Brace Yourself: Papa Roach’s ‘Crooked Teeth’
Adam Flores | Senior Writer
Written and recorded deep in the trenches of a cramped North Hollywood studio, Papa Roach present “Crooked Teeth,” their ninth studio album in a nearly 25-year career. The 10-track mix finds the Vacaville, California, quartet revisiting their rap-rock roots while also continuing to challenge themselves musically as well as their audience.
“I think looking at the landscape of rock music right now, we just kind of felt like we were getting too much lumped into the pack. Not that we sound just like every other band, but we just felt like rock has become, for us, just a little bit homogenized. And we were, like, ‘All right, we need to break out of this box and do something different,'” Papa Roach frontman, Jacoby Shaddix, said in a recent interview.
Leaving the pack and doing something different sets this album apart from the rest in the genre. Released on May 19, the new record is an amalgamation of straight-ahead, in-your-face alternative, hard, and rap-rock, aggro- and alt-metal elements. Tracks such as “Help” outline clean, catchy and perhaps radio-friendly rock hooks, while the darker “My Medication” switches into Korn-dystopic urgency.
The group first mentioned they began work on a new album back in January 2016 and as a result of their efforts, released the first, eponymous single on Nov. 1, 2016. Subsequent singles “Help” (released in early 2017), “Born for Greatness” and “Periscope (feat. Skylar Grey)” (both released in late March) and “American Dreams” (released in late April) opened the floodgates in priming fans for the current compilation and also in support of their current world tour.
As one of the most consistent and durable outfits rock music has to offer, Papa Roach continually challenge and cross the genre-defining borders of rock and metal. “Crooked Teeth” infuses hard-driving drums, chest-pounding bass tone and cataclysmic guitars along with driving synths and electronic beats as heard on the opener, “Break the Fall,” à la Evanescence’s “Going Under.”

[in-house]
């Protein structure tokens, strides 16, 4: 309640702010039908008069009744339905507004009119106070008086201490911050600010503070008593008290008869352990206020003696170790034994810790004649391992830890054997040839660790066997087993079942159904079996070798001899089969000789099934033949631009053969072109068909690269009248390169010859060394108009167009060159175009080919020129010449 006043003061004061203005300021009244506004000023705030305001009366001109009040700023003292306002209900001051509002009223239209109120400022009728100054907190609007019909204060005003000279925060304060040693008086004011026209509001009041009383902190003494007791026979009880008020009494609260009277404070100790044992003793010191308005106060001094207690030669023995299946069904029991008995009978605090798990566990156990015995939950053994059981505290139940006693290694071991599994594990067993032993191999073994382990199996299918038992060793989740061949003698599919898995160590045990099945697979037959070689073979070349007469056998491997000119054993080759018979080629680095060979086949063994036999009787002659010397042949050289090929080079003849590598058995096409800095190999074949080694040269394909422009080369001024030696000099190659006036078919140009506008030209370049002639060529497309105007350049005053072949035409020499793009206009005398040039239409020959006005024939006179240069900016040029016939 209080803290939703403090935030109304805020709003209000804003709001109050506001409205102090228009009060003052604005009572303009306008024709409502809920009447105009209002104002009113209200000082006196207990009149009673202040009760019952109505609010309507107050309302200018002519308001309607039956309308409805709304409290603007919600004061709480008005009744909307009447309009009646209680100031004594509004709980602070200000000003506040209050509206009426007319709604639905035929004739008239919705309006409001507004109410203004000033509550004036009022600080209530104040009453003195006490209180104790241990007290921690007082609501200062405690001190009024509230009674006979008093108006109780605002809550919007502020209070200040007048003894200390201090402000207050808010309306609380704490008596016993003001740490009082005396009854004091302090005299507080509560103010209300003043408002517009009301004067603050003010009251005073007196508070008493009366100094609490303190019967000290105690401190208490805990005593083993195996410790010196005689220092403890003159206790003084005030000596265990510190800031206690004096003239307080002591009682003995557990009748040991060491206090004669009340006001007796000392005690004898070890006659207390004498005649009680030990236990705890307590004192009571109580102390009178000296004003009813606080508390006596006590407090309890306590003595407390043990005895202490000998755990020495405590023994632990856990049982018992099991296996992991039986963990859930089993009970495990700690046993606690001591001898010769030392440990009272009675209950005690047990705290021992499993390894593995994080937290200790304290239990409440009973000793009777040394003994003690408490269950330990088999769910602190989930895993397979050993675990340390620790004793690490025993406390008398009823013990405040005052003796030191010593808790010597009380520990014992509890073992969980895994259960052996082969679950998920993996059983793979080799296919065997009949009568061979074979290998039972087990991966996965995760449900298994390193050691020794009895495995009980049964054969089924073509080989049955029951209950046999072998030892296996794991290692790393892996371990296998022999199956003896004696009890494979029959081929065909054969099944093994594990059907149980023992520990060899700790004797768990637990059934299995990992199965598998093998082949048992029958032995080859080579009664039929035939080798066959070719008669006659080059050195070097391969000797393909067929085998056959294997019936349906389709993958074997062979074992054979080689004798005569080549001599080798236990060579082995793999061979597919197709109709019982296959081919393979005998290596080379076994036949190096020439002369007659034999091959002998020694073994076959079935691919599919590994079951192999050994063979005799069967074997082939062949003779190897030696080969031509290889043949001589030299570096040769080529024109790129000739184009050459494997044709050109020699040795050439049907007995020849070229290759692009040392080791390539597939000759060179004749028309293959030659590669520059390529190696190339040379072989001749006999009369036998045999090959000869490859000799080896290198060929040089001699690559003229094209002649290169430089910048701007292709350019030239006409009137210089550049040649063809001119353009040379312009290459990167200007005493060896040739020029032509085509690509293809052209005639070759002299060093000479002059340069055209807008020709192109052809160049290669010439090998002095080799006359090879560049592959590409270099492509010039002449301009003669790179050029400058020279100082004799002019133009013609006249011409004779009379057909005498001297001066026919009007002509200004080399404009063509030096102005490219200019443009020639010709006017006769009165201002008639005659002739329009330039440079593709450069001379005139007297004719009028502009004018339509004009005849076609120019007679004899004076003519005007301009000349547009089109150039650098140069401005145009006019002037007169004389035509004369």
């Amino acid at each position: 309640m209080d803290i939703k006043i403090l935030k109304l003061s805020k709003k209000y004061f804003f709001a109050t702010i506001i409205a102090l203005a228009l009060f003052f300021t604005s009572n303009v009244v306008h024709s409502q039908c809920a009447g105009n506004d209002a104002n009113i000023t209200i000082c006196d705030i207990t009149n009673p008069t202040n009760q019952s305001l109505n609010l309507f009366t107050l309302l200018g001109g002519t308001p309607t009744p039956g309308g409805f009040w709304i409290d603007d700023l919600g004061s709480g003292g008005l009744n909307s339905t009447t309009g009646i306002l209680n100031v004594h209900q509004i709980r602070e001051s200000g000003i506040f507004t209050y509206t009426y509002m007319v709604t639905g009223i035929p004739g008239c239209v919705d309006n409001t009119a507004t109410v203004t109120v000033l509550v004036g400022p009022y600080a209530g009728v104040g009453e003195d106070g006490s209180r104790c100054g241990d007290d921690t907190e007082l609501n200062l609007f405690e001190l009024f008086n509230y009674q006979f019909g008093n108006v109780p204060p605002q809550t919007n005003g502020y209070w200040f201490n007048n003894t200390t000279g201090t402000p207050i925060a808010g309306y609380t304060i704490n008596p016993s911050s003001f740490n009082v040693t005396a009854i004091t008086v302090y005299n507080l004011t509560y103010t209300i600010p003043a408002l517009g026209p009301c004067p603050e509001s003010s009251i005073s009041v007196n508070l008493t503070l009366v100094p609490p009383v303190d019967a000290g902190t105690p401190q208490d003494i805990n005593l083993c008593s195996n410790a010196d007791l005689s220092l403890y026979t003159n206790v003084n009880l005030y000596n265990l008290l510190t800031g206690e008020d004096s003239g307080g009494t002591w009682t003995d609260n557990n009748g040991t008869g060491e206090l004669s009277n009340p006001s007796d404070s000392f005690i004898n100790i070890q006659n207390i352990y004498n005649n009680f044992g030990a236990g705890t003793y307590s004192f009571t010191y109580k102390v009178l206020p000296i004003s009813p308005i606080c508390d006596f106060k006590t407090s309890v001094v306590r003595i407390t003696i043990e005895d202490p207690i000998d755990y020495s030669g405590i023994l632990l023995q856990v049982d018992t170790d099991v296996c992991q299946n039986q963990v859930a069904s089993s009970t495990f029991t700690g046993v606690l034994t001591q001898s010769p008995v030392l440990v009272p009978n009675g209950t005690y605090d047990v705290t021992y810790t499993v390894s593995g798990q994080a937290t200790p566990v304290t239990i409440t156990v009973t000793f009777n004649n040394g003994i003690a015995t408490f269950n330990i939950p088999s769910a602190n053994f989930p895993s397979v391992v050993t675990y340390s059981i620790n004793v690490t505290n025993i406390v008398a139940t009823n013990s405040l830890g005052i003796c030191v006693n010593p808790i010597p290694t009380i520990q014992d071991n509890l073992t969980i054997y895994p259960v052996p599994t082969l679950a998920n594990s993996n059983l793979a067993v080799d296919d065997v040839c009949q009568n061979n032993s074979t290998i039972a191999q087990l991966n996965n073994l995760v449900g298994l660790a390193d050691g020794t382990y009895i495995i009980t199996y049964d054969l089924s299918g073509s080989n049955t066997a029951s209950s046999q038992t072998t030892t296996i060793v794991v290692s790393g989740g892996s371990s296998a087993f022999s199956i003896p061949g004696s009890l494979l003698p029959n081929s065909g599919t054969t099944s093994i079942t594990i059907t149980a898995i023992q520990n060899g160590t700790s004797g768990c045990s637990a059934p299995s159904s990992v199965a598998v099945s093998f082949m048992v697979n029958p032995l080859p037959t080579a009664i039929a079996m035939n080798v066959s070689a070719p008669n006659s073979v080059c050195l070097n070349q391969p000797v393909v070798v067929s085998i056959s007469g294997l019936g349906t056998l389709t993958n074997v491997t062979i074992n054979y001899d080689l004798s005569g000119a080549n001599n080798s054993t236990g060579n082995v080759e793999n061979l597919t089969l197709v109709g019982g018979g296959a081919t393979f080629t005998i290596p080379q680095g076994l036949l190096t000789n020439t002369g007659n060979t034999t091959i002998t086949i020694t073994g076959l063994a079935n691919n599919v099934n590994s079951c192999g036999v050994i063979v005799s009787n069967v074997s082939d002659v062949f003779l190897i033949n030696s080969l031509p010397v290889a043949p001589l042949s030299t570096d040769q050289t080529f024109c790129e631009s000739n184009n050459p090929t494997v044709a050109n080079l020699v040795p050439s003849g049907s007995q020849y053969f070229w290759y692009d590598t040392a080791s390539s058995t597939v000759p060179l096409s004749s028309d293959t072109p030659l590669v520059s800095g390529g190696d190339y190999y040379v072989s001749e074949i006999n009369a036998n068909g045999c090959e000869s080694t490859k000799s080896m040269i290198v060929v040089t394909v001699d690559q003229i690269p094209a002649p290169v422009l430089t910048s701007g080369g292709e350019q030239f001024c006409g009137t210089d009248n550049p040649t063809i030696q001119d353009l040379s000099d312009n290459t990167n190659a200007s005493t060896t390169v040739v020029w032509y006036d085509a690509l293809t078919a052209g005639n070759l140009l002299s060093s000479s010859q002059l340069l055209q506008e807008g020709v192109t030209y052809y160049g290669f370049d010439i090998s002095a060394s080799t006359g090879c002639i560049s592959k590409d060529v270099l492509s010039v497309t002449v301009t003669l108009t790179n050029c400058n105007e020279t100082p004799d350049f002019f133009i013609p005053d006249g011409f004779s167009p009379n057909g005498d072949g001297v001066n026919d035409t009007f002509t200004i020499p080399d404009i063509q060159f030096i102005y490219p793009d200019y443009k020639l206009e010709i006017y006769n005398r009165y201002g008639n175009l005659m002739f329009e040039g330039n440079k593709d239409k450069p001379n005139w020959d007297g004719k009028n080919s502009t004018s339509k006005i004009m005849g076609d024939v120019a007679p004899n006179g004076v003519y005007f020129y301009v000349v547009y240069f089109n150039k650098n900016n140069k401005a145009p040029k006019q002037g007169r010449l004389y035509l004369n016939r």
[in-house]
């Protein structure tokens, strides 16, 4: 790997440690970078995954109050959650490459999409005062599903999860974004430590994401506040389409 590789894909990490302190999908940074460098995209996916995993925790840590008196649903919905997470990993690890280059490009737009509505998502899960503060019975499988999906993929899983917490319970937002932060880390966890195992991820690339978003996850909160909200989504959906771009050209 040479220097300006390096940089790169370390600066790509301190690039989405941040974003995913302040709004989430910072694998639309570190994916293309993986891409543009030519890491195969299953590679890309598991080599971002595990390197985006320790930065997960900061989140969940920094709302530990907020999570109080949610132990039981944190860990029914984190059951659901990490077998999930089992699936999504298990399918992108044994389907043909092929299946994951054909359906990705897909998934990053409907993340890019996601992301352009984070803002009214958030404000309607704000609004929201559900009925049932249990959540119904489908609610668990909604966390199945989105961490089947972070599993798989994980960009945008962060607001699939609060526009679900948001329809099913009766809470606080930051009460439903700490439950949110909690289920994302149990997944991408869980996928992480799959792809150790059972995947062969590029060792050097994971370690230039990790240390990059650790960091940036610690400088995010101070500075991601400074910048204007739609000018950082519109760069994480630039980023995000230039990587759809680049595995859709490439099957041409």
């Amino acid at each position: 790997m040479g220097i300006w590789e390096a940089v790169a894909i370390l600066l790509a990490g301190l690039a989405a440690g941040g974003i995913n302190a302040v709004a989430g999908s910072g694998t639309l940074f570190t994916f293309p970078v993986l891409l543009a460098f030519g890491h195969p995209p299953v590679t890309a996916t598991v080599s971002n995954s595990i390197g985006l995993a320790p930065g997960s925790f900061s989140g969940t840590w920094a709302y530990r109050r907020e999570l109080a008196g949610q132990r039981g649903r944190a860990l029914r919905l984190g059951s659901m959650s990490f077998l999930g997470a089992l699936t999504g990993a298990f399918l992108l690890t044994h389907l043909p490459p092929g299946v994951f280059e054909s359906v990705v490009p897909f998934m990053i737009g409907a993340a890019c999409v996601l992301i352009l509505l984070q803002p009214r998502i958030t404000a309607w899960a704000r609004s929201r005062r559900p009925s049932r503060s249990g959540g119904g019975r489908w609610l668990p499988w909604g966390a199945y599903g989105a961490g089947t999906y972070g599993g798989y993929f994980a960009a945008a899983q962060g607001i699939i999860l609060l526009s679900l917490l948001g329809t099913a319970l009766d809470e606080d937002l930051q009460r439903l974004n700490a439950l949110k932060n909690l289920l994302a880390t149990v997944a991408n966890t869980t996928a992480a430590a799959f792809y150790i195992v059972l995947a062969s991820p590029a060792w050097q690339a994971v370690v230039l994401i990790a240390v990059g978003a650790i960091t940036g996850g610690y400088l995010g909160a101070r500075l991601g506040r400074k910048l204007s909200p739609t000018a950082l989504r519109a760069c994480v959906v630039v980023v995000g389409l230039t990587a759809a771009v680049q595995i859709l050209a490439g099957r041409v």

Shaddix’s vocal howls grace the record with simple melodic forms and straightforward messages on going through hell, the current state of our world condition and tragic loss and heartbreak. On the surface, themes are based on socio-political elements without being ostensibly political. The underlying premise are the allusions of Post-Traumatic Stress Disorder (PTSD) as heard within the chorus of the album’s title track:
“Terrified, paralyzed / Something’s got a hold on me / Let me go, I can’t speak / I’m choking on my crooked teeth / Wake me up if I sleep / Cause I’m haunted by my dreams / Crying out, but I can’t speak / Cause I’m choking on my, choking on my / Crooked teeth / My crooked teeth.”
Shaddix admits “Crooked Teeth’s” intention was for war veterans, reflecting their struggle in returning along with PTSD’s intrusion on loved ones.” Within “American Dream,” the frontman raps, “It feels like, American Dreams caught on fire / We’re tearing down the white picket fences / A soldier bleeds, and a soldier dies / Have you ever thought that war was a sickness,” asserting flaws in our American Dream ideology.
Papa Roach enlisted the vocal services of Skylar Grey on the melancholic ballad “Periscope” offering a well-defined vocal color and lyrical ambiance within the set. Another collaboration came in the way of Machine Gun Kelly who offered his rap skills on what can appear to be the most tragedy-based story, “Sunrise Trailer Park.”
Production comes in the way of the Furlong/Brittain team, responsible for the successes of Maroon 5 and Demi Lovato. As fans growing up on Papa Roach’s triple-platinum “Infest” (2000), Nicolas “RAS” Furlong and Colin Brittain challenged Papa Roach to jump outside the box.
“Cause we know what we can do, but they encouraged us to get weird, and we ‘wanted’ to get weird. So we got weird,” Shaddix said.
“Crooked Teeth” is offered as a 10-track CD collective spanning 33-plus minutes. Papa Roach also offers a deluxe set that includes three bonus studio tracks: “Ricochet,” “Nothing” and “Bleeding Through.” A second CD contains a generous helping of 16 tracks recorded live at The Fillmore Detroit.
The album is a solid set of tracks perusing the sociopolitical realm in collusion with addressing the horrors of PTSD. Papa Roach offer another fun, anthemic rock ride and though it may not sit as their best work, it stands strong, perhaps as a bridge to what the future holds for the bastions of nü-metal.